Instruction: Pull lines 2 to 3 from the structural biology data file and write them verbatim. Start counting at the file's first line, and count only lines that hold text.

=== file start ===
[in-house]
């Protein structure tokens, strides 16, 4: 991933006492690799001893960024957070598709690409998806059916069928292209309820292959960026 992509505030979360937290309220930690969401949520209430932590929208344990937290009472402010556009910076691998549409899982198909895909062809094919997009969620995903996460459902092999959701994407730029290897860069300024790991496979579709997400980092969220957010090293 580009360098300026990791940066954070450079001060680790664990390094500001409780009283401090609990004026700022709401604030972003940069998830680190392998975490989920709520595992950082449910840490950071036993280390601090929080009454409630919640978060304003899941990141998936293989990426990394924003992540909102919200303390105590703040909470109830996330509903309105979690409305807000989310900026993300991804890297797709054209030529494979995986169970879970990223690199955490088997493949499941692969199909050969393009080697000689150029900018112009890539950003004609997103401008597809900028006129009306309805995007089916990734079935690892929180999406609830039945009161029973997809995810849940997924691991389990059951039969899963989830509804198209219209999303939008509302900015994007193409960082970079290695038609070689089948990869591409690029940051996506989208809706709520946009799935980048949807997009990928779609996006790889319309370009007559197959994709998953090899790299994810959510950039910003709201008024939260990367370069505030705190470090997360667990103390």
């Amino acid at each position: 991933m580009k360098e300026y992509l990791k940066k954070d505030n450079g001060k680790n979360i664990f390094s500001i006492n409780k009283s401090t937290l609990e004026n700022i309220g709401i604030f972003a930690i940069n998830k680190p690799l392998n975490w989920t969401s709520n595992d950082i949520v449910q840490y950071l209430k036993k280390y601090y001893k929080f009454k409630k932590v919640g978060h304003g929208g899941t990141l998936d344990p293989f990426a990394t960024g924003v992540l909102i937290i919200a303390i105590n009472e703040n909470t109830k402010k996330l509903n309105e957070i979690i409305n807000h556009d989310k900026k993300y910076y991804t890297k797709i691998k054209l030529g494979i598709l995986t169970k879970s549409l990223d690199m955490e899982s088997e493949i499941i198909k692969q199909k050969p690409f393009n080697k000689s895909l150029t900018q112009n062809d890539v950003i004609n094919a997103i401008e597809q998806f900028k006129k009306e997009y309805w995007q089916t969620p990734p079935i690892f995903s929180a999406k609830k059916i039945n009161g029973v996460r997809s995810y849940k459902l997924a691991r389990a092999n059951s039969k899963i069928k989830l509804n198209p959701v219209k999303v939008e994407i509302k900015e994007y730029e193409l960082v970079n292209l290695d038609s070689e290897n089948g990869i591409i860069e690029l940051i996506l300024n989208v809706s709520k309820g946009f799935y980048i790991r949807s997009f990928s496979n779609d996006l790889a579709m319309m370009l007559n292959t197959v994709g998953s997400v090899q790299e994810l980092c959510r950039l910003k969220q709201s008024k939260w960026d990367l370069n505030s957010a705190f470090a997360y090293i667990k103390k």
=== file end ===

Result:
């Protein structure tokens, strides 16, 4: 991933006492690799001893960024957070598709690409998806059916069928292209309820292959960026 992509505030979360937290309220930690969401949520209430932590929208344990937290009472402010556009910076691998549409899982198909895909062809094919997009969620995903996460459902092999959701994407730029290897860069300024790991496979579709997400980092969220957010090293 580009360098300026990791940066954070450079001060680790664990390094500001409780009283401090609990004026700022709401604030972003940069998830680190392998975490989920709520595992950082449910840490950071036993280390601090929080009454409630919640978060304003899941990141998936293989990426990394924003992540909102919200303390105590703040909470109830996330509903309105979690409305807000989310900026993300991804890297797709054209030529494979995986169970879970990223690199955490088997493949499941692969199909050969393009080697000689150029900018112009890539950003004609997103401008597809900028006129009306309805995007089916990734079935690892929180999406609830039945009161029973997809995810849940997924691991389990059951039969899963989830509804198209219209999303939008509302900015994007193409960082970079290695038609070689089948990869591409690029940051996506989208809706709520946009799935980048949807997009990928779609996006790889319309370009007559197959994709998953090899790299994810959510950039910003709201008024939260990367370069505030705190470090997360667990103390």
């Amino acid at each position: 991933m580009k360098e300026y992509l990791k940066k954070d505030n450079g001060k680790n979360i664990f390094s500001i006492n409780k009283s401090t937290l609990e004026n700022i309220g709401i604030f972003a930690i940069n998830k680190p690799l392998n975490w989920t969401s709520n595992d950082i949520v449910q840490y950071l209430k036993k280390y601090y001893k929080f009454k409630k932590v919640g978060h304003g929208g899941t990141l998936d344990p293989f990426a990394t960024g924003v992540l909102i937290i919200a303390i105590n009472e703040n909470t109830k402010k996330l509903n309105e957070i979690i409305n807000h556009d989310k900026k993300y910076y991804t890297k797709i691998k054209l030529g494979i598709l995986t169970k879970s549409l990223d690199m955490e899982s088997e493949i499941i198909k692969q199909k050969p690409f393009n080697k000689s895909l150029t900018q112009n062809d890539v950003i004609n094919a997103i401008e597809q998806f900028k006129k009306e997009y309805w995007q089916t969620p990734p079935i690892f995903s929180a999406k609830k059916i039945n009161g029973v996460r997809s995810y849940k459902l997924a691991r389990a092999n059951s039969k899963i069928k989830l509804n198209p959701v219209k999303v939008e994407i509302k900015e994007y730029e193409l960082v970079n292209l290695d038609s070689e290897n089948g990869i591409i860069e690029l940051i996506l300024n989208v809706s709520k309820g946009f799935y980048i790991r949807s997009f990928s496979n779609d996006l790889a579709m319309m370009l007559n292959t197959v994709g998953s997400v090899q790299e994810l980092c959510r950039l910003k969220q709201s008024k939260w960026d990367l370069n505030s957010a705190f470090a997360y090293i667990k103390k």